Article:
A Fast and Accurate Algorithm for Spherical Harmonic Analysis of the Cosmic Microwave Background Radiation. (arXiv:1904.10514v1 [math.NA])

A Fast and Accurate Algorithm for Spherical Harmonic Analysis of the Cosmic Microwave Background Radiation. (arXiv:1904.10514v1 [math.NA])
<a href="http://arxiv.org/find/math/1/au:+Drake_K/0/1/0/all/0/1">Kathryn P. Drake</a>, <a href="http://arxiv.org/find/math/1/au:+Wright_G/0/1/0/all/0/1">Grady B. Wright</a>

The Cosmic Microwave Background Radiation (CMBR) represents the first light
to travel during the early stages of the universe’s development. This sphere of
relic radiation gives the strongest evidence for the Big Bang theory to date,
and refined analysis of its angular power spectrum can lead to revolutionary
developments in understanding the nature of dark matter and dark energy.
Satellites collect CMBR data over a sphere using a Hierarchical Equal Area
isoLatitude Pixelation (HEALPix) grid. While this grid gives a quasiuniform
discretization of a sphere, it is not well suited for doing fast emph{and}
accurate spherical harmonic analysis — a central component to computing and
analyzing the angular power spectrum of the massive CMBR data sets. In this
paper, we present a new method that overcomes these issues through a novel
combination of a non-uniform fast Fourier transform, the double Fourier sphere
method, and Slevinsky’s fast spherical harmonic transform (Slevinsky, 2017).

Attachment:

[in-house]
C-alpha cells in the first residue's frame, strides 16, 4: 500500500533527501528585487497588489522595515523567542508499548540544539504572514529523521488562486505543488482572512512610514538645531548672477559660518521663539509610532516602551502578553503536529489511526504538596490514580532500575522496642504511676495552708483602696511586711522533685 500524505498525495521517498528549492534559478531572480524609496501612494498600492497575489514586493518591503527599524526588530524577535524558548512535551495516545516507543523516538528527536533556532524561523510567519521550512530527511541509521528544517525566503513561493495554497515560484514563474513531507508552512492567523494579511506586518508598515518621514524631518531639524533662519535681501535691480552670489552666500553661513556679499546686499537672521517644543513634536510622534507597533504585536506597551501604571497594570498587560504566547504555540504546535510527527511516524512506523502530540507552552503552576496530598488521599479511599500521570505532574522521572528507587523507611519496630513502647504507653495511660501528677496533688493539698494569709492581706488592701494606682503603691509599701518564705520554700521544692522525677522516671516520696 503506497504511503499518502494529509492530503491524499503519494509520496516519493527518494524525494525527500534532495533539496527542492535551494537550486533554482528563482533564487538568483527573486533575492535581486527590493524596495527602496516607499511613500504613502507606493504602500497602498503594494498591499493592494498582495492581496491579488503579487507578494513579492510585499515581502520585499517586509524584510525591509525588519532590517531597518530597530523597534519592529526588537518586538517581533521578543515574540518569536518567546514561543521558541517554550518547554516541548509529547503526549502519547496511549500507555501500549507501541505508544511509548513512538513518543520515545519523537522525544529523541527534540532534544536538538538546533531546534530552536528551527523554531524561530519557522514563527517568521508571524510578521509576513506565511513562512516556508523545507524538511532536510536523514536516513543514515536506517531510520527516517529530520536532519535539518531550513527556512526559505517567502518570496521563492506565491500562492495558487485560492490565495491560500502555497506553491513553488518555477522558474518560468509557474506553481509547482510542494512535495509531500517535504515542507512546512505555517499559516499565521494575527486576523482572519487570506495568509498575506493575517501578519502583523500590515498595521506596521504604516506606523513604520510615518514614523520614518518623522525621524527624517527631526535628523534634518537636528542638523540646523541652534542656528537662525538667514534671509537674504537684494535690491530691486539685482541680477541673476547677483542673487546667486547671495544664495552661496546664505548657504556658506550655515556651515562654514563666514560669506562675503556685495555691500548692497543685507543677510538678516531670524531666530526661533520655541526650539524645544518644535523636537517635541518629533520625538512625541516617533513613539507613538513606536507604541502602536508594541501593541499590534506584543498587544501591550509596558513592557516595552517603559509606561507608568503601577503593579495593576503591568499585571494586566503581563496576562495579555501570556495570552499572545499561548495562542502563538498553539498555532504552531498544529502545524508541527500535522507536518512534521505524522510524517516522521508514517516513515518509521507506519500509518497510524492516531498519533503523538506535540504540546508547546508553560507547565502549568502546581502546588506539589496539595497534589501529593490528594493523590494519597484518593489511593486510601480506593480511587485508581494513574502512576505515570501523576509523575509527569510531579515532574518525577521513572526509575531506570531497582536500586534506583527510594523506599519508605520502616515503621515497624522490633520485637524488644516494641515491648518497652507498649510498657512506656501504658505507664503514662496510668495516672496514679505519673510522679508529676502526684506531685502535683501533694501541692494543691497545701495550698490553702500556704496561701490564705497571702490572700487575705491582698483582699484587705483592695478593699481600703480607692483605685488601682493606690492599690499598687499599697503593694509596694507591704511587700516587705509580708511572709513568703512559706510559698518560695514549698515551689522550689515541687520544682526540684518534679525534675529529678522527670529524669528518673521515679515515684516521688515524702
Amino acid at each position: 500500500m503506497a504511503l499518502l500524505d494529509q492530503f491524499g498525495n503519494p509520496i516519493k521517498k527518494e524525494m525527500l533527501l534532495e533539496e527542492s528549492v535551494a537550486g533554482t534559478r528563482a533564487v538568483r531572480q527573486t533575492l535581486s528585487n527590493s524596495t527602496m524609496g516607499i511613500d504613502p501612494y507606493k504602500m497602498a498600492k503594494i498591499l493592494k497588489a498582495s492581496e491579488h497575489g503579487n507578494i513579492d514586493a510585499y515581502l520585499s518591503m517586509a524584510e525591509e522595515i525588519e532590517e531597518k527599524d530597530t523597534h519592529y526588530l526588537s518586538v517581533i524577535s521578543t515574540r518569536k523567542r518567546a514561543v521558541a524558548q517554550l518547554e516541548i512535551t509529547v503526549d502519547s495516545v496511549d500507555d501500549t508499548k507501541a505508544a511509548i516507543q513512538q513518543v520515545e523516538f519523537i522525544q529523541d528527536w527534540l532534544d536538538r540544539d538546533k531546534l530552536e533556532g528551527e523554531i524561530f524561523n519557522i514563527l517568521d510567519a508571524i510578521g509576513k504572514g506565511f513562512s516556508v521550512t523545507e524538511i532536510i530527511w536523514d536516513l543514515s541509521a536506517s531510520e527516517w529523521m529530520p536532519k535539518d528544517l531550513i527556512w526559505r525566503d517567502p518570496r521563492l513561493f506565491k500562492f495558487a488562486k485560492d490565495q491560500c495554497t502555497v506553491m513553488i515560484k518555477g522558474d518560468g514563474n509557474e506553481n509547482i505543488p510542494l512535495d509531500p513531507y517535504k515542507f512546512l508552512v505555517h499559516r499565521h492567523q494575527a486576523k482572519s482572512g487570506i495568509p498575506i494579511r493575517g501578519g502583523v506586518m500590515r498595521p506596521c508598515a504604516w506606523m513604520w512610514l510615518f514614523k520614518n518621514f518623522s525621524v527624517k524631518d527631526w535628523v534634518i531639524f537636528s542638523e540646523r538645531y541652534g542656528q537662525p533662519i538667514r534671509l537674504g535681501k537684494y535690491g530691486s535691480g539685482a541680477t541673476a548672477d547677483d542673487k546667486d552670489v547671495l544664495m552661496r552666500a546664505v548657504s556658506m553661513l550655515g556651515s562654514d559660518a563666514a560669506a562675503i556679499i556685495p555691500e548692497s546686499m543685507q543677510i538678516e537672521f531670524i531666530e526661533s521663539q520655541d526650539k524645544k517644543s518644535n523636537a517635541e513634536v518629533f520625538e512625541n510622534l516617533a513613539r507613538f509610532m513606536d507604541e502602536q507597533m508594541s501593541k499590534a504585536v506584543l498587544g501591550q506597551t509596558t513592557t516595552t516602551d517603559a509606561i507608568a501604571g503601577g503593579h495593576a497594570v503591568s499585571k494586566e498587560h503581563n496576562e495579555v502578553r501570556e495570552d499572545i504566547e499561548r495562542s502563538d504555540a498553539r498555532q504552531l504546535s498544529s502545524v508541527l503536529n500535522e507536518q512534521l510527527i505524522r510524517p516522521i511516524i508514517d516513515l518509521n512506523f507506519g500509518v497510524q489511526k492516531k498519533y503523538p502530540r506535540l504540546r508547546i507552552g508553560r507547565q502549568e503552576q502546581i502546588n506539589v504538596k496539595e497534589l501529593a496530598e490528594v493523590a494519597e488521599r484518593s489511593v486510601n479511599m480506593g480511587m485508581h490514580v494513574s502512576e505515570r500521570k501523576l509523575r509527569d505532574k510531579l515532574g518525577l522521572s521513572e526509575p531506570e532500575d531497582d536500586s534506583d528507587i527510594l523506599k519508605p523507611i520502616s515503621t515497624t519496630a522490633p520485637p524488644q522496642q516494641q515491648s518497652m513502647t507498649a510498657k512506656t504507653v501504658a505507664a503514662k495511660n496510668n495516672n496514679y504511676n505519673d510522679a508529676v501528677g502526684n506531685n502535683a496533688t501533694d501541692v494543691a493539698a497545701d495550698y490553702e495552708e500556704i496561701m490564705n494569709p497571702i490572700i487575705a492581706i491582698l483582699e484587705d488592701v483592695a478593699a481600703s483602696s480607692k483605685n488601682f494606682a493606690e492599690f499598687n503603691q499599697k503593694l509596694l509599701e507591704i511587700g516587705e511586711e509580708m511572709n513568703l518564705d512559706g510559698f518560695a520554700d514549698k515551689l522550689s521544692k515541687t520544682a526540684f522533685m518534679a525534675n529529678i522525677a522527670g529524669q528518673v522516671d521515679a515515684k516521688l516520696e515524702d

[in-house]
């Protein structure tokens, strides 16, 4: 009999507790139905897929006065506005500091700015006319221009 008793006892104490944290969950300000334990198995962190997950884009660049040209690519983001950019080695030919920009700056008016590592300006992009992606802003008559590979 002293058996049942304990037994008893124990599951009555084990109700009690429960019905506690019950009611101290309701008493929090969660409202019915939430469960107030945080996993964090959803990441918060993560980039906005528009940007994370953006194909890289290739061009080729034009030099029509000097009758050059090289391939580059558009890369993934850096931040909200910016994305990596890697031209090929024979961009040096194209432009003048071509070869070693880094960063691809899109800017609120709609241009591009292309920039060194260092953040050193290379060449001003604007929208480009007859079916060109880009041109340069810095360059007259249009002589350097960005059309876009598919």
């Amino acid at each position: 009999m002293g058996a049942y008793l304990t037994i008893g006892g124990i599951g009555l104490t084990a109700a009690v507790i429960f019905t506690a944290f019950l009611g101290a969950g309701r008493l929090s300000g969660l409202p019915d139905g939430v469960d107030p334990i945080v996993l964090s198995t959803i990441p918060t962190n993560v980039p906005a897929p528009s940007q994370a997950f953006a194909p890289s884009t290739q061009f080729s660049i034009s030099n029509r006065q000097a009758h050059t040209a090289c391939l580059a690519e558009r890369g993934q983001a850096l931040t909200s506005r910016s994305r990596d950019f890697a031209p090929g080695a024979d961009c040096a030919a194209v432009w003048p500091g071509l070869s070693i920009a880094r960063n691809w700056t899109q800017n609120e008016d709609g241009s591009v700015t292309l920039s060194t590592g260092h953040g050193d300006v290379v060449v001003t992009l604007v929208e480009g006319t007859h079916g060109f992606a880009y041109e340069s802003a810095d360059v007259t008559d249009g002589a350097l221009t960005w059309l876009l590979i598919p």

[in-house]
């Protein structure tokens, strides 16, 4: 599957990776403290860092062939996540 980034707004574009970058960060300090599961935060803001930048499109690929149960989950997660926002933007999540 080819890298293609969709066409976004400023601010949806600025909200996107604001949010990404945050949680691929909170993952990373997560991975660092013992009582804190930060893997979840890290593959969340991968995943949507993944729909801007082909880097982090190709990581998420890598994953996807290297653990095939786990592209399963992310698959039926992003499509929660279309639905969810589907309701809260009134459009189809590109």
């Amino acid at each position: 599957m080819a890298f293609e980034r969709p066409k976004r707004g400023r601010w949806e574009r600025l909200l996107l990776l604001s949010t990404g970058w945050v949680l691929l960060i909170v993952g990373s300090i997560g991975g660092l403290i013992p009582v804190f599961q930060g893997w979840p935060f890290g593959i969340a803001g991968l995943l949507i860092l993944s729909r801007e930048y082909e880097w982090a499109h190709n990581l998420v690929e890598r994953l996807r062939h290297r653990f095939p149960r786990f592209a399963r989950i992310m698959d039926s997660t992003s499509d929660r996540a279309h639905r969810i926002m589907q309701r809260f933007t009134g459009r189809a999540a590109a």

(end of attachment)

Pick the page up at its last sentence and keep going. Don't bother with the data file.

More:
The method has a quasi-optimal computational complexity of $mathcal{O}(Nlog^2
N)$ with an initial set-up cost of $mathcal{O}(N^{3/2}log N)$, where $N$
represents the number of points in the HEALPix grid. Additionally, we provide
the first analysis of the method used in the current HEALPix software for
computing the spherical harmonic coefficients. Numerical results illustrating
the effectiveness of the new technique over the current method are also
included.

The Cosmic Microwave Background Radiation (CMBR) represents the first light
to travel during the early stages of the universe’s development. This sphere of
relic radiation gives the strongest evidence for the Big Bang theory to date,
and refined analysis of its angular power spectrum can lead to revolutionary
developments in understanding the nature of dark matter and dark energy.
Satellites collect CMBR data over a sphere using a Hierarchical Equal Area
isoLatitude Pixelation (HEALPix) grid. While this grid gives a quasiuniform
discretization of a sphere, it is not well suited for doing fast emph{and}
accurate spherical harmonic analysis — a central component to computing and
analyzing the angular power spectrum of the massive CMBR data sets. In this
paper, we present a new method that overcomes these issues through a novel
combination of a non-uniform fast Fourier transform, the double Fourier sphere
method, and Slevinsky’s fast spherical harmonic transform (Slevinsky, 2017).
The method has a quasi-optimal computational complexity of $mathcal{O}(Nlog^2
N)$ with an initial set-up cost of $mathcal{O}(N^{3/2}log N)$, where $N$
represents the number of points in the HEALPix grid. Additionally, we provide
the first analysis of the method used in the current HEALPix software for
computing the spherical harmonic coefficients. Numerical results illustrating
the effectiveness of the new technique over the current method are also
included.

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